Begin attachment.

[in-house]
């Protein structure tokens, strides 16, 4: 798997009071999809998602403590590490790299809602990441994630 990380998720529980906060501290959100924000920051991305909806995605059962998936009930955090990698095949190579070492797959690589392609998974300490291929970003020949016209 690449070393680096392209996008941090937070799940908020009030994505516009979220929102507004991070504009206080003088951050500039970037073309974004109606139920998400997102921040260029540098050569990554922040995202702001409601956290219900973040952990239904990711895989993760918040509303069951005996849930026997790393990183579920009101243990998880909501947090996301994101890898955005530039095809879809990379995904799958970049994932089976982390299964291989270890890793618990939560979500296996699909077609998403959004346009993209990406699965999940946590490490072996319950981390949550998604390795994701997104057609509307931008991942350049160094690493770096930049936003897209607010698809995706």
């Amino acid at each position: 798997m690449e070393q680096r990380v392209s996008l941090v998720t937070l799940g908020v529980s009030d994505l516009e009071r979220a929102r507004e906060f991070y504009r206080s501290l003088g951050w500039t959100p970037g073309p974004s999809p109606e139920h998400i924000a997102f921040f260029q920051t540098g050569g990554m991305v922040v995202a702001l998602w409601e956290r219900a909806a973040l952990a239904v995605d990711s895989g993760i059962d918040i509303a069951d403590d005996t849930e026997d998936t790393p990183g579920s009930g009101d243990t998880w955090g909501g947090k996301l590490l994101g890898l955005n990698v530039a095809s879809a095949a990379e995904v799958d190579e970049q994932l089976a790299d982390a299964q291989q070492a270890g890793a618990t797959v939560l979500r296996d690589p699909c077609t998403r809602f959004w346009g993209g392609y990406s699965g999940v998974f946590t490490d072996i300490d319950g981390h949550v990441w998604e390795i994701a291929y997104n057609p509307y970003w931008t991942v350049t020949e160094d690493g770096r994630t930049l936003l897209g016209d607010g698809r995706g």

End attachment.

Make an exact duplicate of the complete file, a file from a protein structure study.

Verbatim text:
[in-house]
């Protein structure tokens, strides 16, 4: 798997009071999809998602403590590490790299809602990441994630 990380998720529980906060501290959100924000920051991305909806995605059962998936009930955090990698095949190579070492797959690589392609998974300490291929970003020949016209 690449070393680096392209996008941090937070799940908020009030994505516009979220929102507004991070504009206080003088951050500039970037073309974004109606139920998400997102921040260029540098050569990554922040995202702001409601956290219900973040952990239904990711895989993760918040509303069951005996849930026997790393990183579920009101243990998880909501947090996301994101890898955005530039095809879809990379995904799958970049994932089976982390299964291989270890890793618990939560979500296996699909077609998403959004346009993209990406699965999940946590490490072996319950981390949550998604390795994701997104057609509307931008991942350049160094690493770096930049936003897209607010698809995706």
């Amino acid at each position: 798997m690449e070393q680096r990380v392209s996008l941090v998720t937070l799940g908020v529980s009030d994505l516009e009071r979220a929102r507004e906060f991070y504009r206080s501290l003088g951050w500039t959100p970037g073309p974004s999809p109606e139920h998400i924000a997102f921040f260029q920051t540098g050569g990554m991305v922040v995202a702001l998602w409601e956290r219900a909806a973040l952990a239904v995605d990711s895989g993760i059962d918040i509303a069951d403590d005996t849930e026997d998936t790393p990183g579920s009930g009101d243990t998880w955090g909501g947090k996301l590490l994101g890898l955005n990698v530039a095809s879809a095949a990379e995904v799958d190579e970049q994932l089976a790299d982390a299964q291989q070492a270890g890793a618990t797959v939560l979500r296996d690589p699909c077609t998403r809602f959004w346009g993209g392609y990406s699965g999940v998974f946590t490490d072996i300490d319950g981390h949550v990441w998604e390795i994701a291929y997104n057609p509307y970003w931008t991942v350049t020949e160094d690493g770096r994630t930049l936003l897209g016209d607010g698809r995706g």